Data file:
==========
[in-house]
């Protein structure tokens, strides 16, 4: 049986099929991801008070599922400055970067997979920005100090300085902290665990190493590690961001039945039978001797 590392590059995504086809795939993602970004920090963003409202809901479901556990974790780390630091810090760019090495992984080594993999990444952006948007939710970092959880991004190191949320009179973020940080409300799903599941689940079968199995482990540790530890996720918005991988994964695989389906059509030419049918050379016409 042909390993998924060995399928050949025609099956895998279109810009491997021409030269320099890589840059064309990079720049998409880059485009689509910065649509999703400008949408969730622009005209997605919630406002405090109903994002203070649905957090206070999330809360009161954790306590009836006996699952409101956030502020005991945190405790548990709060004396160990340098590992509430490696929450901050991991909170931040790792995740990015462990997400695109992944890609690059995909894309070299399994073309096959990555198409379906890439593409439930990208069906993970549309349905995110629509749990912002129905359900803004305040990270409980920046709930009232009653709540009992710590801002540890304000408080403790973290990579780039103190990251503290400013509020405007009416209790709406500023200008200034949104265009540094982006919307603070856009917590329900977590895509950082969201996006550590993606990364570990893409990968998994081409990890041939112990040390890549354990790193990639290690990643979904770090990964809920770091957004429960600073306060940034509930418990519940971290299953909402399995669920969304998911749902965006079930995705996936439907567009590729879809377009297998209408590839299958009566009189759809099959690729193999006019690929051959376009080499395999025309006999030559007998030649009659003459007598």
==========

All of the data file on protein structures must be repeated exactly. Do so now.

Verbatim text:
[in-house]
């Protein structure tokens, strides 16, 4: 049986099929991801008070599922400055970067997979920005100090300085902290665990190493590690961001039945039978001797 590392590059995504086809795939993602970004920090963003409202809901479901556990974790780390630091810090760019090495992984080594993999990444952006948007939710970092959880991004190191949320009179973020940080409300799903599941689940079968199995482990540790530890996720918005991988994964695989389906059509030419049918050379016409 042909390993998924060995399928050949025609099956895998279109810009491997021409030269320099890589840059064309990079720049998409880059485009689509910065649509999703400008949408969730622009005209997605919630406002405090109903994002203070649905957090206070999330809360009161954790306590009836006996699952409101956030502020005991945190405790548990709060004396160990340098590992509430490696929450901050991991909170931040790792995740990015462990997400695109992944890609690059995909894309070299399994073309096959990555198409379906890439593409439930990208069906993970549309349905995110629509749990912002129905359900803004305040990270409980920046709930009232009653709540009992710590801002540890304000408080403790973290990579780039103190990251503290400013509020405007009416209790709406500023200008200034949104265009540094982006919307603070856009917590329900977590895509950082969201996006550590993606990364570990893409990968998994081409990890041939112990040390890549354990790193990639290690990643979904770090990964809920770091957004429960600073306060940034509930418990519940971290299953909402399995669920969304998911749902965006079930995705996936439907567009590729879809377009297998209408590839299958009566009189759809099959690729193999006019690929051959376009080499395999025309006999030559007998030649009659003459007598």